Alcohol cravings can happen at any time, recognising the triggers and defeating them during recovery can sometimes be difficult.
Some important points about alcohol cravings: Cravings are a common symptom of alcohol withdrawal. Cravings are essentially psychological withdrawal symptoms. Cravings for alcohol indicate you will be prone to experiencing distress except when you begin to drink alcohol again. Those who abuse alcohol and suffer from alcoholism will undergo strong and overpowering cravings.
Relative to the amount of alcohol you drink, for some, urges to drink are not constant. In time, they come and go and vary in intensity. Alcohol cravings are only very severe for short periods, usually less than one hour, and then settle down to a more controllable level.
With alcohol addiction or alcohol use disorder, the brain has undergone critical changes to adapt to excessive exposure to alcohol, abruptly stopping drinking or reducing consumption too quickly can send the brain into significant overdrive.
When this happens, the individual’s life is at significant risk.
Cravings are often triggered by physical or psychological discomfort, and you will have cravings as you go through uncomfortable withdrawal symptoms.
If you want to control alcohol cravings, you have to make sure that you avoid these high-risk situations. You will probably still get cravings, even after you’ve gone through withdrawal. Again, they usually become more comfortable to cope with after alcohol withdrawal because physical symptoms do not accompany them. The longer you been drinking alcohol, the less severe the cravings become. It’s like a hungry cat – if you feed it, it will come back again and again. If you don’t, it will (eventually) go away.
It would help if you were prepared for alcohol cravings – you will get them. Different people have different ways of coping. Remember, cravings are usually only very severe for short periods, then the severity of the craving reduces to a level which is easier to deal with. The goal is to get through this critical period.
The following methods have been successful for many people. Delay the decision about drinking for one hour. When a craving is severe, the big question is: ‘Am I going to consume alcohol?’ It’s normal when you get cravings to go through the struggle between the desire to drink and the desire to remain alcohol-free.
The more you try to battle this out, the more anxious you become, and the more severe your alcohol cravings become. So delay this decision; put it off for an hour. Don’t try to decide one way or the other.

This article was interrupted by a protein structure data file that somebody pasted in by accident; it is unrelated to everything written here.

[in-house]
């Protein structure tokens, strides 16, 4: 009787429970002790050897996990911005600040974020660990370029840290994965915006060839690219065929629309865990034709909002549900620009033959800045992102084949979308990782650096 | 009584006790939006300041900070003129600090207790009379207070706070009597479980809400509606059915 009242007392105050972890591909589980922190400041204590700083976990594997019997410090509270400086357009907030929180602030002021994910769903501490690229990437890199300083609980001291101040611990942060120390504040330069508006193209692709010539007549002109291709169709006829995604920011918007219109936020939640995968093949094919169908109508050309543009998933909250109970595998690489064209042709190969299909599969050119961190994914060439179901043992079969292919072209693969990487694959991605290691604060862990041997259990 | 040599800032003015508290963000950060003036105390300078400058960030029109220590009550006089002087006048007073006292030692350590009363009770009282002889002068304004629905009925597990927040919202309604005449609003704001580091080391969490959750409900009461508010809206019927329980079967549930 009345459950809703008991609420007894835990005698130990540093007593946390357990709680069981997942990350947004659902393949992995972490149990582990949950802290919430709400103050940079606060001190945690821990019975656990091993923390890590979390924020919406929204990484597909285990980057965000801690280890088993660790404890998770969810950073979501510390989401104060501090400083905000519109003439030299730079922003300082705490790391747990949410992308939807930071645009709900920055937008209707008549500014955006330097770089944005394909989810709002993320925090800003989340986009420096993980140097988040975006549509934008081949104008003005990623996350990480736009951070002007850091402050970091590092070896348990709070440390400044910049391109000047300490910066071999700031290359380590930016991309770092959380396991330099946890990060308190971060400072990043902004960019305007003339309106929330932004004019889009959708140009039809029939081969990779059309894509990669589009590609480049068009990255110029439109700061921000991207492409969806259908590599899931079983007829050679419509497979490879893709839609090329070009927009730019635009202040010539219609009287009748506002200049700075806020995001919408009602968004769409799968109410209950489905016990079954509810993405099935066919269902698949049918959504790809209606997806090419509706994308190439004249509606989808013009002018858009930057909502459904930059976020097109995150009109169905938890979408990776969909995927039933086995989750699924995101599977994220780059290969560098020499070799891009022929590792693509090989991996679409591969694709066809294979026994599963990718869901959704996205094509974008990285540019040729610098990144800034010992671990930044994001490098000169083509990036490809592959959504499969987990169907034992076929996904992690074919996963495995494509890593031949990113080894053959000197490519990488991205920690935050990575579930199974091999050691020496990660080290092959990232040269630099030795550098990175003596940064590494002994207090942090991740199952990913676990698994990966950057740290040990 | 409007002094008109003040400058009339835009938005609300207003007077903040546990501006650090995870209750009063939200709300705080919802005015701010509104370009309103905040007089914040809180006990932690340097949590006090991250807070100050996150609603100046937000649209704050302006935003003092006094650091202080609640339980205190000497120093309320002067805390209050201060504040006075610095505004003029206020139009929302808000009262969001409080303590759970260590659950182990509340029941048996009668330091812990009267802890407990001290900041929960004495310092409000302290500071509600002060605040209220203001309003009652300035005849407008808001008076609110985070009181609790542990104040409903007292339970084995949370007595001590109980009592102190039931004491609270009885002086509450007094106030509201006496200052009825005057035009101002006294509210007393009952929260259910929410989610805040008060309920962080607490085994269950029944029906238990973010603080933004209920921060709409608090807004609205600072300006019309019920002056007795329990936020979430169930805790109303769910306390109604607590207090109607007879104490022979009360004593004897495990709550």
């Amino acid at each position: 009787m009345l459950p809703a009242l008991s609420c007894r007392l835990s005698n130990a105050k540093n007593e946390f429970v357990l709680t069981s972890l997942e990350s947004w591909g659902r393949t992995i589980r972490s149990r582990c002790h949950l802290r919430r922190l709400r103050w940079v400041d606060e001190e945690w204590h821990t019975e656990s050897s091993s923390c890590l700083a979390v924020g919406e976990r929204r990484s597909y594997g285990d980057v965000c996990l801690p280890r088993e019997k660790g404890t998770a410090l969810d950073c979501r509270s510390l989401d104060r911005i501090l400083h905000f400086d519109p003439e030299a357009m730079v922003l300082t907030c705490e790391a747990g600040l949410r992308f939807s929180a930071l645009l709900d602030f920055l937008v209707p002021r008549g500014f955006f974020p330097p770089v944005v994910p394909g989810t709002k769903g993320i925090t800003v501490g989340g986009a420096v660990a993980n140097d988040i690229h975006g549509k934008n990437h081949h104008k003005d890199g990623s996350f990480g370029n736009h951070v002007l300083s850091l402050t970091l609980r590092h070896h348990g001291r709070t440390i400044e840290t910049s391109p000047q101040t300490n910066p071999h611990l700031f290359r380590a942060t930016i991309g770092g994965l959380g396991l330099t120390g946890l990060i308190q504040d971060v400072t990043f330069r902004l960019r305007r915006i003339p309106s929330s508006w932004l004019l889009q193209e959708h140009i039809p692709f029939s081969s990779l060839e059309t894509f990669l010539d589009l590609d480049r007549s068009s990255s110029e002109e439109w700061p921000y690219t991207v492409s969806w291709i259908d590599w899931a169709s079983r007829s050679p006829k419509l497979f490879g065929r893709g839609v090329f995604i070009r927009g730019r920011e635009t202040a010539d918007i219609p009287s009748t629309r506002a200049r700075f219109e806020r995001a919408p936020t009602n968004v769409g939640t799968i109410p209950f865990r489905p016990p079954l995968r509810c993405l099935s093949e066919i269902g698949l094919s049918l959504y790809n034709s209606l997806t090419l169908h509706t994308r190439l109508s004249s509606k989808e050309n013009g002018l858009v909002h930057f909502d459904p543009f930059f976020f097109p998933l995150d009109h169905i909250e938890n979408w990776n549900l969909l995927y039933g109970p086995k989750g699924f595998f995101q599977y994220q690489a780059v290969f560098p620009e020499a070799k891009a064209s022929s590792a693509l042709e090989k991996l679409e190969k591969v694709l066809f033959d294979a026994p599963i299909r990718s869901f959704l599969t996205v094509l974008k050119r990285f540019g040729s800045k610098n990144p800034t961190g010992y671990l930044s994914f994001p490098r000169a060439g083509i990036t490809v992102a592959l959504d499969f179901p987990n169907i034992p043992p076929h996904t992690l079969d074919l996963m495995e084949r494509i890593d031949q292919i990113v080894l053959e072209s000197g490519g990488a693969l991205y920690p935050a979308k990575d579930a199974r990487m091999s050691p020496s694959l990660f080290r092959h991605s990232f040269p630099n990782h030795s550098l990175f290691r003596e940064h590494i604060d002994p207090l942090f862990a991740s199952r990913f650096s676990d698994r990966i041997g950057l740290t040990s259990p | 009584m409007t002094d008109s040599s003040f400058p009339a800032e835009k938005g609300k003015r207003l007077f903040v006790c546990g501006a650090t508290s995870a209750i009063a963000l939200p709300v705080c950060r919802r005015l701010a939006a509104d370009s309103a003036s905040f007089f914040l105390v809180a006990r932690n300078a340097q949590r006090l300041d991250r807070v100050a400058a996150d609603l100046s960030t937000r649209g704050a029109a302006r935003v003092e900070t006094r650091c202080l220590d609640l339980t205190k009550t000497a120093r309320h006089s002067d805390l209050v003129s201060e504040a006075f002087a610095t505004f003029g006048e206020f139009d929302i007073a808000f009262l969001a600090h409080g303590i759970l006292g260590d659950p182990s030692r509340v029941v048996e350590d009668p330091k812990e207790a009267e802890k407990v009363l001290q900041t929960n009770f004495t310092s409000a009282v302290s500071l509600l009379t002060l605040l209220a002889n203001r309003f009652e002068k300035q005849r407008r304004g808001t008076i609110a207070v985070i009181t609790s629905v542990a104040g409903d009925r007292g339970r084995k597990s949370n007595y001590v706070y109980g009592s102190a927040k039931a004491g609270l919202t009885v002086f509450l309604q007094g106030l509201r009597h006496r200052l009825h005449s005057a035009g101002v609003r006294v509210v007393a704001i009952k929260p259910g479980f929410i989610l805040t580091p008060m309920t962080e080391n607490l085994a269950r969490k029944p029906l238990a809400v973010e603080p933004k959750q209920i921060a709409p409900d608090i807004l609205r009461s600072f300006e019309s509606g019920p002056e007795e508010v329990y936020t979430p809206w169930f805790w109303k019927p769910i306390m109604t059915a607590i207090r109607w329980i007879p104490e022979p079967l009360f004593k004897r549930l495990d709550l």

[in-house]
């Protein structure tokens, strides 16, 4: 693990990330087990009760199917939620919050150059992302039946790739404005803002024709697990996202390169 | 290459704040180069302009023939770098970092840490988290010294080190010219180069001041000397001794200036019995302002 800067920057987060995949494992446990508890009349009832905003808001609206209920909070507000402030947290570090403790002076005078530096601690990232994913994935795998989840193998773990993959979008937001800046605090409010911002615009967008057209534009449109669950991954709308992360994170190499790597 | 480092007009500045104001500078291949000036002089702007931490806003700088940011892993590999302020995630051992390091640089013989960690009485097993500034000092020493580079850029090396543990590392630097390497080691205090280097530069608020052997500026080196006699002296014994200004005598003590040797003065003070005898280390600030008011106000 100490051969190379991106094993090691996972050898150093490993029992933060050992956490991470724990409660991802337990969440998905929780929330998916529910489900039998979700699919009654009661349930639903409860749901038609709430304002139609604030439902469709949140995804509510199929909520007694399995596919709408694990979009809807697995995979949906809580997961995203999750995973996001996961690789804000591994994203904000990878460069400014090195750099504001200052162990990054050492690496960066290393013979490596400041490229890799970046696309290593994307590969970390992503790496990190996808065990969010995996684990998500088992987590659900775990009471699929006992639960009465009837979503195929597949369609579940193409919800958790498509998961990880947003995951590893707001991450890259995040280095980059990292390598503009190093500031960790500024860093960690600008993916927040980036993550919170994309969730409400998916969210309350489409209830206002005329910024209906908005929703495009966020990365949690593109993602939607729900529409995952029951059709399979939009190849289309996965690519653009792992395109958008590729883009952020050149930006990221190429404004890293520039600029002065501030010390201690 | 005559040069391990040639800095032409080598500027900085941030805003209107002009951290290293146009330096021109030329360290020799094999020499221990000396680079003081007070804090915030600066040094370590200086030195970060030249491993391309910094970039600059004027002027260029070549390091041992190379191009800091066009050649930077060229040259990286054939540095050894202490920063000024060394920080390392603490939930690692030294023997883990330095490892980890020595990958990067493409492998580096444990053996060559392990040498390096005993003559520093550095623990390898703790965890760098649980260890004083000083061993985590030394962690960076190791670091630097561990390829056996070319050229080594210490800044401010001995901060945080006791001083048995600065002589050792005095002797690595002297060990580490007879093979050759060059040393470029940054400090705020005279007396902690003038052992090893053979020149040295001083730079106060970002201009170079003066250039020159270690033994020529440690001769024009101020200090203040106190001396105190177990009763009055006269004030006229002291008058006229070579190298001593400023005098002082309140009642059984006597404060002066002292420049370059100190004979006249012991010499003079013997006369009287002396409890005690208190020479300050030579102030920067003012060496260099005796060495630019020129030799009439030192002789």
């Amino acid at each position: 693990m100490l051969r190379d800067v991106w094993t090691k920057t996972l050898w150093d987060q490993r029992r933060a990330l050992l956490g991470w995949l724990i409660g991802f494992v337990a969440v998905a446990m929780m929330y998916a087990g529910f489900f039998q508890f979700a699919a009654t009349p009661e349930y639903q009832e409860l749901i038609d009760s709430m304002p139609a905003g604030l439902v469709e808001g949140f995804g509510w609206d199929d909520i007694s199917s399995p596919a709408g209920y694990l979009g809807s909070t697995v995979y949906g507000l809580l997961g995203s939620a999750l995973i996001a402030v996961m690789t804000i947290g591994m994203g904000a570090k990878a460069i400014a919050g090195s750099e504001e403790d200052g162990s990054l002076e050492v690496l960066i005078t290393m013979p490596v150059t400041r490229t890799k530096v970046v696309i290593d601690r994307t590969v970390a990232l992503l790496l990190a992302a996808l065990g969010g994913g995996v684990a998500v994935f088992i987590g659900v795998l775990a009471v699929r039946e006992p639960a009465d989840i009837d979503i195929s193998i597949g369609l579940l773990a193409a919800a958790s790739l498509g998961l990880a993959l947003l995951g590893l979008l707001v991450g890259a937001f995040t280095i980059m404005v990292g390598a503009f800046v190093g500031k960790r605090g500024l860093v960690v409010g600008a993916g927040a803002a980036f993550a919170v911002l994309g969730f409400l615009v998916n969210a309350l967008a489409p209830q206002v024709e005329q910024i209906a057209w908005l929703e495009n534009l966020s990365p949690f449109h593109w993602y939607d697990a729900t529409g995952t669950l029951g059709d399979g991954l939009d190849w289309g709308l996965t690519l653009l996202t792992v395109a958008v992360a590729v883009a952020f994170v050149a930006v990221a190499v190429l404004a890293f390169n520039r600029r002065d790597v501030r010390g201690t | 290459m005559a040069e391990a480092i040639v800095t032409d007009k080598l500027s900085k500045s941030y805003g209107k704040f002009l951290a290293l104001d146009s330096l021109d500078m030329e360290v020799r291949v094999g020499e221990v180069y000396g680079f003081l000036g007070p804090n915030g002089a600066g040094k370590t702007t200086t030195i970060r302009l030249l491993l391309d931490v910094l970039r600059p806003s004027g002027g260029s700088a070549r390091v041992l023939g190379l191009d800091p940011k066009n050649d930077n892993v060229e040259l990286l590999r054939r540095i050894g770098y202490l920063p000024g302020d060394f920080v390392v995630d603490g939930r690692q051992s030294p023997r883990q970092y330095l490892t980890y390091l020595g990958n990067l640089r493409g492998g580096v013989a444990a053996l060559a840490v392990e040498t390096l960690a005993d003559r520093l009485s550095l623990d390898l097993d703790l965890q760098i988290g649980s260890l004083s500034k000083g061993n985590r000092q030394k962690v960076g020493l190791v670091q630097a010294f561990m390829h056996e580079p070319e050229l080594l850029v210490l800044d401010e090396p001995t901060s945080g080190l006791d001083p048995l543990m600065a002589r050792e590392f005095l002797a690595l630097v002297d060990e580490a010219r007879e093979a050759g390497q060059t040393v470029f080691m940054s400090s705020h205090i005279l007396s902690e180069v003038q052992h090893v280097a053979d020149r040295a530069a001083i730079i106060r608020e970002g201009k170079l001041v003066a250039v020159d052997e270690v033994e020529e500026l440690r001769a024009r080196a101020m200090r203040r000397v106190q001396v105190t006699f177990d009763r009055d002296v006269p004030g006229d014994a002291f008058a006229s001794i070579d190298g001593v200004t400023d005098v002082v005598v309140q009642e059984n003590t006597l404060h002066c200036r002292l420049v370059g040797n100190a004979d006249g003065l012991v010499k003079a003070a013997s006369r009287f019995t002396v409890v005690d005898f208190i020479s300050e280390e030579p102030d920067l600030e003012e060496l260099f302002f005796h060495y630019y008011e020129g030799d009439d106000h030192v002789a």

You may drink, you may not – that’s something that you can decide after an hour. Distract yourself with some activity during this hour. Cravings can occupy your thoughts a lot. The more you think about them, the bigger they become.
One way to avoid this is by putting your energy into other things such as spending time listening to music or a relaxation tape, watching TV or a video, cleaning out the fridge, talking to someone or going for a walk with someone ‘safe’. Remember, concentration can be difficult during withdrawal, so don’t plan to do anything too complicated or you will get frustrated.
After the hour, ask yourself ‘Why don’t I want to drink?’ and ‘What have I got to lose?’ By this stage, the alcohol cravings should have settled down – although probably not gone away. Go over all the reasons why you want to stop drinking, why you are trying to withdraw from alcohol and, importantly, what you will be returning to if you get back into using full-on again. Look at the pros (positives) and cons (negatives) about drinking that you wrote down at the beginning of the alcohol withdrawal.
Repeated exposure to toxic chemicals like alcohol, will over time, sustains physiological damage to tissues, cells, pathways, and the pleasure/reward system, of the brain. This leads to more alcohol cravings and can lead to mental health problems. Avoiding anxiety by drinking alcohol, for instance, is not adjusting to the situation appropriately. This is why people who are alcohol dependant are more likely to drink again during their recovery process.
The brain will recover, but it takes time, a lot of effort, and often, peer support and professional help.
A behavioural intervention like cognitive behavioural therapy is helpful to anyone that is enduring overpowering cravings. These therapies help people recognise the cognitive processes in the brain that are partially the reason for their drinking and use coping mechanisms to halt the behaviour.
Evidence-based treatments, holistic therapy, and other rehabilitation plans have shown to reverse the harm caused by addiction in various cases. Attending support groups like Alcoholics Anonymous is also a highly effective way to sustain your recovery.
Unfortunately, cravings don’t always go away entirely. They can return years, or even decades later. One of the best things for long term recovery is to recognise them and respond to them in a healthy, positive way.
If you or a loved one, suffer from alcoholism, the best way to overcome cravings is to undergo addiction treatment at a medically assisted detox. Residential rehab means you are under constant medical supervision and removed from your usual drinking surroundings. This is helpful because it means you will be away from addiction triggers that allow cravings.
Rehab Guide is an expert advice service established to help those who are troubled with alcoholism. If you do suffer from alcohol abuse or substance abuse and wish to get help, contact us now for help and advice.